My quarantine crushes

I don’t have much to say about “the situation” that others haven’t already said, and said well.* We’ve all developed different coping mechanisms for life in captivity. When all of this began, I couldn’t concentrate on books or TV. Like so many of us, I focused on the one thing over which I could exert at least some control: the kitchen. I binged on baking bread and making stew and soup and stashing half of each meal in the freezer, just in case. (That photo, by the way, is my most successful loaf of rye to date. But that’s a discussion for another day.)

After a few weeks, though, the frenzy quieted, and I started to feel more settled in. I picked up the two books I had going and finished both. And then we were back to enjoying TV. The new season of Call the Midwife kicked off. At about the same time, we cycled through Jonny Harris’s Still Standing, as I mentioned in the last post. And then one day, because I wanted to share a funny video clip with Hubby, I pointed out that he could watch it on the big screen.

Uh-oh. Did I unleash a monster! In a flash, Hubby was all in. He started cruising, big time. And there, somewhere amongst the sweet clips of Newfoundland puppies, unusual sea creatures (one of his particular fascinations), and great moments in college wrestling, he found Gina, the Italian Grandma whose You Tube Channel is known as Buon-A-Petitti. We have been watching (and learning from) this delightful woman ever since.

Gina came to New Jersey with her family in middle age. In her early shows, she’s conscious of her accent, but you can see her confidence grow as the shows progress. She crosses herself before she sets dough to rise, then tucks it into a corner of her couch, swaddling it with afghans to keep it warm. She bursts a cappella into her favorite Italian hymns while she’s making fresh pasta, bread, or typical Italian-American favorites (often in their original Italian versions). She proclaims, “God bless America!” and indulges her grandchildren by making separate batches of goodies that cater to their individual tastes. She uses five pounds of flour for just about every pasta, bread, or cookie recipe, then manipulates that massive quantity of dough with strength and ease. And, when it comes to basic seasonings, like black or red pepper, she says simply, “Somebody no like-a, you no put.”

God bless joyful, grateful, guileless Gina, our first “quarantine crush.” What’s not to love?

Then there is crush #2, John Krasinski. Be assured that the numbers only reflect order of discovery, not rank. I just loved Krasinski in The Office and still watch reruns from time to time. Since the beloved series ended in 2013, he’s morphed from Jim, your favorite boy next door, into Tom Clancy’s Jack Ryan, quite a horse of a different color. But if you haven’t been watching his do-it-yourself show, Some Good News, you’re missing out on a perfect dose of quarantine therapy. This guy has such a huge, huge heart. I love the way he’s demonstrating how to extract joy, in tiny bits or huge measure, from both worldwide acts of kindness and gratitude and plenty of good humor and his own invention… making us laugh, sometimes through our tears. He and wife Emily Blunt have two little girls, and that obviously influences Krasinski’s laser sharp focus on kids, whose childhood and adolescence will be forever marked by this strange episode in our history.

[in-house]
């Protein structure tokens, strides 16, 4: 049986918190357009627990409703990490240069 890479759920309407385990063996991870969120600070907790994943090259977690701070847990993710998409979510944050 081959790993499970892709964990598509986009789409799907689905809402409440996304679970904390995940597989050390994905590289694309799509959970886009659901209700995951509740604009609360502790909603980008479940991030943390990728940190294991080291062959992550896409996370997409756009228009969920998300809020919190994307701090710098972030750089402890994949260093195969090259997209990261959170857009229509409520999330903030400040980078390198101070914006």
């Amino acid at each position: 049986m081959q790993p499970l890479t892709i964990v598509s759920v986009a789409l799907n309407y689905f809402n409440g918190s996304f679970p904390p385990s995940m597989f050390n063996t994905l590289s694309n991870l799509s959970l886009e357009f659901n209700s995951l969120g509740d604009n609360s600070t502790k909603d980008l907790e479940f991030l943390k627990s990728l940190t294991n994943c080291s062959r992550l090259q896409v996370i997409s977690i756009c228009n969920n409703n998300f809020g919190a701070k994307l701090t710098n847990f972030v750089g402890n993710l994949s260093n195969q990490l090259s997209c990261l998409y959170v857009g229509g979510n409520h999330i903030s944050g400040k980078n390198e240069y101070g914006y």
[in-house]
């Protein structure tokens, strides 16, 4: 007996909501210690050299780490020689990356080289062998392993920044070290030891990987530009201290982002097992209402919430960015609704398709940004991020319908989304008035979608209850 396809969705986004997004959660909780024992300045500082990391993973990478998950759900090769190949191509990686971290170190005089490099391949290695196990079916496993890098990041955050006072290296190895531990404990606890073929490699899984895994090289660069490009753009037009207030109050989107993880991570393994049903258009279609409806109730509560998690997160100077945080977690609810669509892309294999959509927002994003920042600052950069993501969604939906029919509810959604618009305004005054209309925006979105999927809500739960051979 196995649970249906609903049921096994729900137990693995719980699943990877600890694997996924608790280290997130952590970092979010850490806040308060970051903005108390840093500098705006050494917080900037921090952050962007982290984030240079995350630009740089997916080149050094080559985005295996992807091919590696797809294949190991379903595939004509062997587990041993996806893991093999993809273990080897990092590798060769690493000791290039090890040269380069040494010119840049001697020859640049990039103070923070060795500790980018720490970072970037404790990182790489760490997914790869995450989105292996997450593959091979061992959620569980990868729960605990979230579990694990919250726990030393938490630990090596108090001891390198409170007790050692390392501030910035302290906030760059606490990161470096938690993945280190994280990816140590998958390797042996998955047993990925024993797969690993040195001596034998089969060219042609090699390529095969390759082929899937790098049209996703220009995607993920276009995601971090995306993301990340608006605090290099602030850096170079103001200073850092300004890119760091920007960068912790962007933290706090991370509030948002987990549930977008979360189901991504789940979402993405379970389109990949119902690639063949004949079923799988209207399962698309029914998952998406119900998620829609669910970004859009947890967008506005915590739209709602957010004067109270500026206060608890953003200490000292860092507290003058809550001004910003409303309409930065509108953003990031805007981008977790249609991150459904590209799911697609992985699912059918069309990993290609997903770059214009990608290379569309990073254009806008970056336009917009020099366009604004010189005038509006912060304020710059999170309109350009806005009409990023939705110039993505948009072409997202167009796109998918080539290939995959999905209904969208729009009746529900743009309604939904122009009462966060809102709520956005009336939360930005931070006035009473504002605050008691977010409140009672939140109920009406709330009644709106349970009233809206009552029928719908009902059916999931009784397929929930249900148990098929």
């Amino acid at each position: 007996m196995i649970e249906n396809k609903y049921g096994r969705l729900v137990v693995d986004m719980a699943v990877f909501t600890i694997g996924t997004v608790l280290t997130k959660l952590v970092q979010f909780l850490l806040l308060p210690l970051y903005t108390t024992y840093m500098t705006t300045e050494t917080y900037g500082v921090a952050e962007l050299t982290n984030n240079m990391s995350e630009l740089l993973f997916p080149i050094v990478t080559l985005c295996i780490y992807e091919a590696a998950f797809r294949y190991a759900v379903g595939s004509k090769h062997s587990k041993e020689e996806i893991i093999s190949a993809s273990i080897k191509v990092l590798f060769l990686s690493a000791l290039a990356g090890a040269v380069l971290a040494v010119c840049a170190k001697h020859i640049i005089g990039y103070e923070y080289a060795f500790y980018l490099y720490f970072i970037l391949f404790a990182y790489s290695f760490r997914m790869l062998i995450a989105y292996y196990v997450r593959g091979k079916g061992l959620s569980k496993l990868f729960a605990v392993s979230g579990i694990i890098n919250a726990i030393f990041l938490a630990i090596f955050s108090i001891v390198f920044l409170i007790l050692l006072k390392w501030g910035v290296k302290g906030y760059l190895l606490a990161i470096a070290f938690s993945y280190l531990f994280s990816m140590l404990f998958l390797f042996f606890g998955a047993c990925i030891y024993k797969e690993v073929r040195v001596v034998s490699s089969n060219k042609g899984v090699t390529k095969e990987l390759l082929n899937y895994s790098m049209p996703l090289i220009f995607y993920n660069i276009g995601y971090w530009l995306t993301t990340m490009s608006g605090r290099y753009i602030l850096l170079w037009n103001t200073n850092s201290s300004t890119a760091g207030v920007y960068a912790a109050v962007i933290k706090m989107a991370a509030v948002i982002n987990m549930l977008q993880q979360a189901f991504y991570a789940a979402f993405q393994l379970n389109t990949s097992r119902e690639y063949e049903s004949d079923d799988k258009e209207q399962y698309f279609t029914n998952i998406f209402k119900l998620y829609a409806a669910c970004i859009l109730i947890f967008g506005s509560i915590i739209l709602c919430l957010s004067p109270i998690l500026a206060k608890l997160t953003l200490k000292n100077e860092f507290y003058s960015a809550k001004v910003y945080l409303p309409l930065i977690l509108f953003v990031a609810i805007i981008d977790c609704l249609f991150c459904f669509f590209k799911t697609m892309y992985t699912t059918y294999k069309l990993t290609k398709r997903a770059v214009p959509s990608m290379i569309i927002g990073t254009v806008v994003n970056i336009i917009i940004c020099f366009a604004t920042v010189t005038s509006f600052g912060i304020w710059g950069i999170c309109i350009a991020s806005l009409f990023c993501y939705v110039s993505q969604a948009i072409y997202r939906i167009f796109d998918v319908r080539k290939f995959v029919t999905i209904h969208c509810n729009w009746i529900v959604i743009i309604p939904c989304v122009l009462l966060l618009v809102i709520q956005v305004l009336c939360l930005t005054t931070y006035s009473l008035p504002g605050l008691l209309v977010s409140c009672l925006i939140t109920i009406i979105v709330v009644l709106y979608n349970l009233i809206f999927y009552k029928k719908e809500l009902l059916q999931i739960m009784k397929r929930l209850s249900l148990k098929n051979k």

We’re five episodes into SGN as I write this, and I’m already fretting that it will come to end when we’re back to “normal,” whatever that turns out to be. If you haven’t seen SGN, you need to. Use the link above and watch all five—they are guaranteed to give you just the right lift on what is here, yet again, a rainy day in quarantine.

* For a particularly brilliant piece, see Roberta Estes’ post on the blog DNA Explained – Genetic Genealogy.

10 thoughts on “My quarantine crushes

  1. BookerTalk

    That rye bread looks very professional – it’s obviously risen well because you can see the even spread of air pockets. My recent bread making was disastrous – I picked up some dried yeast that was out of date so of course the dough didn’t rise. What a waste of time and that precious resource of bread flour (very scare in UK at the moment)

    Thanks for that You Tube channel by Gina. I can envisage quite a few hours watching her in awe

    Liked by 2 people

  2. snakesinthegrass2014

    I”m so glad you linked to your earlier post because it reminds me that we still haven’t started Murdoch Mysteries. We must do that, for sure. The Office was such a great show, and I don’t think I ever finished it — I seem to have stopped the year that Kathy Bates came on the scene. So that’s another one I need to perhaps start all over from the beginning.

    My wife is a bread baker too. That’s a beautiful looking rye! – Marty

    Liked by 2 people

  3. Sheryl

    The rye bread looks wonderful. The photo make me think about how I have some rye flour in my cupboard (which I purchased several months ago to make a hundred-year-old recipe) – and that maybe I should try making rye bread. 🙂

    Liked by 2 people

  4. Ron

    Hi Angela, I guess I missed this one. But, better late than never, or however it’s said.
    First let me say that your loaf of rye has a beautiful crumb, surely the envy of any home baker.
    We love Gina, watching her talk and cook makes me smile. Have you guys ever watched “Pasta Grannies” on YouTube? They’re a hoot…

    Liked by 1 person

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